The photographer Omar Victor Diop’s book offers a wealth of images foregrounding the altruism and resilience of Africans.
Senegalese Omar Victor Diop’s first monograph comes out as a joint publication by 5 Continents Editions and the Magnin-A Gallery, which has represented the artist since 2013. Printed in 2,000 copies, the book is full of subtle wisdom, just like the young artist. Born in 1980 in Dakar, Diop quickly became one of the representatives of a generation emancipated from clichés and open to visual dialogue, including digital retouching. While he identifies as an heir to African portraitists (Mama Casset, Seydou Keita, Malick Sidibé), he also admires Jean-Paul Goude. A confirmed autodidact, but, as he admitted to one of the monograph’s authors, Marvin Adoul, an autodidact who keeps good company: “Truth be told, we never learn anything without others.”
Diop likes to evoke other influences, such as the writer Maryse Condé and her family of characters in Segu, “whose terrible fates foreshadowed the end to the torment and the affirmation of a free Africa.” Or yet Senegalese reverse glass paintings, with reference to his latest series, “Allegoria” (2021), which he wanted to imbue with “religious dignity, a cross between peaceful contemplation, like Saint Francis of Assisi watching over the species, and playfulness, like Orpheus enchanting nature.”
One could also say that the richness which Omar Victor Diop, through his sources of inspiration, injects into his work transforms his cultural borrowings into a true personal treasure. His inimitable style, a fusion of fantasy and storytelling, is recognizable as much for its bold colors as it is for the natural way it brings design and a certain idea of fashion into his art. Omar Victor Diop does not force himself to be modern or pop: he just is, and this contemporaneity is such a strong asset that it attracts the public and collectors.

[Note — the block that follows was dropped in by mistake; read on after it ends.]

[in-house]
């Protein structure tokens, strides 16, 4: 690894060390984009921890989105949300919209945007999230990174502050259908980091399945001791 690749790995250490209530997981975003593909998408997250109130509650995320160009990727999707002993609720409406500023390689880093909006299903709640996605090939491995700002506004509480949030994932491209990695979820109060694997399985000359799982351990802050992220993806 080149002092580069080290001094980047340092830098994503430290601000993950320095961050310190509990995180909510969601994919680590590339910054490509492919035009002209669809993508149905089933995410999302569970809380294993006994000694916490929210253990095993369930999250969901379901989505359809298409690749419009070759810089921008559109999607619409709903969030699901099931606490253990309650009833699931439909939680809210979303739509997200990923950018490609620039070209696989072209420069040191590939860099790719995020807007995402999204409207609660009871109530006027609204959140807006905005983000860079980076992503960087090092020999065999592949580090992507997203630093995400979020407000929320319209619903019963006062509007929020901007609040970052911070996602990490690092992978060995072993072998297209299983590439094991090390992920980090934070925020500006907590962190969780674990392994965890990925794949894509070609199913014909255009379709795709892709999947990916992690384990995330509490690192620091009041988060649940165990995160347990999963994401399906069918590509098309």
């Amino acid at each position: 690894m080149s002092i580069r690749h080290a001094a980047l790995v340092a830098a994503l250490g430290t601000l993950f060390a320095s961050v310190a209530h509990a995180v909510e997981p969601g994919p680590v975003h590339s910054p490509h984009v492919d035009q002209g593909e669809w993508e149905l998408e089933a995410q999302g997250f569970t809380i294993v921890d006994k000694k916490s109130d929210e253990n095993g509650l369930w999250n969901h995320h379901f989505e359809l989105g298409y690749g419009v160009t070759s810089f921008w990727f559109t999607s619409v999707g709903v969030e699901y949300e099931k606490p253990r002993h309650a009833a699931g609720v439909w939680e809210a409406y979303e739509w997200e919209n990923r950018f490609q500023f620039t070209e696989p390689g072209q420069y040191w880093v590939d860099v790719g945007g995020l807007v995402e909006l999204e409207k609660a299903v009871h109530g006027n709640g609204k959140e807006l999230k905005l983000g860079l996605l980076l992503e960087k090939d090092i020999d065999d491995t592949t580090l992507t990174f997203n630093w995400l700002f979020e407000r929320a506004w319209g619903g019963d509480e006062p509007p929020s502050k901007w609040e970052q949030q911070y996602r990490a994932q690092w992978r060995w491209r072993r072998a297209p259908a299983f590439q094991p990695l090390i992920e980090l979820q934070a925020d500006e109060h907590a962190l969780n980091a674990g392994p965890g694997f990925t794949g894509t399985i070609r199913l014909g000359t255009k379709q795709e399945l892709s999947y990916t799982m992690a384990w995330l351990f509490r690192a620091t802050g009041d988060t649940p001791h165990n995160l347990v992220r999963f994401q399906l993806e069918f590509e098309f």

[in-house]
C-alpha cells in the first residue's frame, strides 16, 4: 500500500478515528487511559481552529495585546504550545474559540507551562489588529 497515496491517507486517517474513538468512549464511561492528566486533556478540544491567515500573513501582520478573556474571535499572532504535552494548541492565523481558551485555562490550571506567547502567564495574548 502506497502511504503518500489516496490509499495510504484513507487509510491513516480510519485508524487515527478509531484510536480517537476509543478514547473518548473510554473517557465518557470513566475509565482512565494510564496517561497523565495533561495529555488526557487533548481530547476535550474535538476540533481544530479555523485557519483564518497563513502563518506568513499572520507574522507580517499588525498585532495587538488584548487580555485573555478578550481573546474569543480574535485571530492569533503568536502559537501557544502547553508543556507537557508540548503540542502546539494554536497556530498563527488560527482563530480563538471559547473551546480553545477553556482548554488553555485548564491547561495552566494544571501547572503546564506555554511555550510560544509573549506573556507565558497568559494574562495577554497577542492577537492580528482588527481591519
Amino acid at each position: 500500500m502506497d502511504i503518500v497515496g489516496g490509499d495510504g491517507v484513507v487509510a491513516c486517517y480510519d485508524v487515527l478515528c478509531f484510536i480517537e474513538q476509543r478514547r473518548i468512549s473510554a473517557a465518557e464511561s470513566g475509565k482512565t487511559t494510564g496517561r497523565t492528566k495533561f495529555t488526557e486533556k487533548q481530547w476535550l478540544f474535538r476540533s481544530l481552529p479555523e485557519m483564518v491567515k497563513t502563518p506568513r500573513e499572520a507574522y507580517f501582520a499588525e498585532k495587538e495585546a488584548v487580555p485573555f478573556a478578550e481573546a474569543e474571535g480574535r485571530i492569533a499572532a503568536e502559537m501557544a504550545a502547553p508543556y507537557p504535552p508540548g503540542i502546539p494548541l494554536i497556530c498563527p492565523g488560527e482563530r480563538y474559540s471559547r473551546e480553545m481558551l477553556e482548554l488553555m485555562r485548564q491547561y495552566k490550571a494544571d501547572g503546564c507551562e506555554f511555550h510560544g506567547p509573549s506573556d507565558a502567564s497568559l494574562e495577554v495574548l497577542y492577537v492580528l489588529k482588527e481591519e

This attraction is not a mirror effect. The themes reflect the preoccupations of this Dakar native who is in love with a world that has respect for life. When he puts himself on stage, it is him there and there, and yet it is not him. We are far from the classic self-portrait on the ruins of narcissism; we are in the real, in the heart of true stories: the struggle of Black populations — against oblivion, against stereotypes. All his roles, from Dom Nicolau to Jean-Baptiste Belley, to Dutty Boukman and August Sabac el Cher, are more than just roles of composition. They are a way of taking a stand, an exigent, deliberate way of showing how the medium, beneath symbolic appearances, can provoke the eye and spark reflection. It is not a question of making claims or of complaining, but of affirming the “vitality and the influence of Africans.” This is what makes this artist so endearing. It takes grace and modesty to remain someone who is awake and full of wonder, who leaps with ease from one century or from one continent to the next. This ease is perhaps the last quality of Omar Victor Diop which one imagines requires meticulous preparation behind the scenes to be able to play against the ravages of time.
By Brigitte Ollier
Brigitte Ollier is a journalist based in Paris. She has worked for over thirty years for the newspaper Libération, where she contributed to the fame of the column “Photographie.” She is the author of several books about a few memorable photographers.
Omar Victor Diop, published jointly by 5 Continents Editions and the Magnin-A Gallery, €39, 96 pp. Texts by Renée Mussai, Imani Perry, and Marvin Adoul.
In 2014, Editions de l’œil published a Carnet de la création devoted to Omar Victor Diop.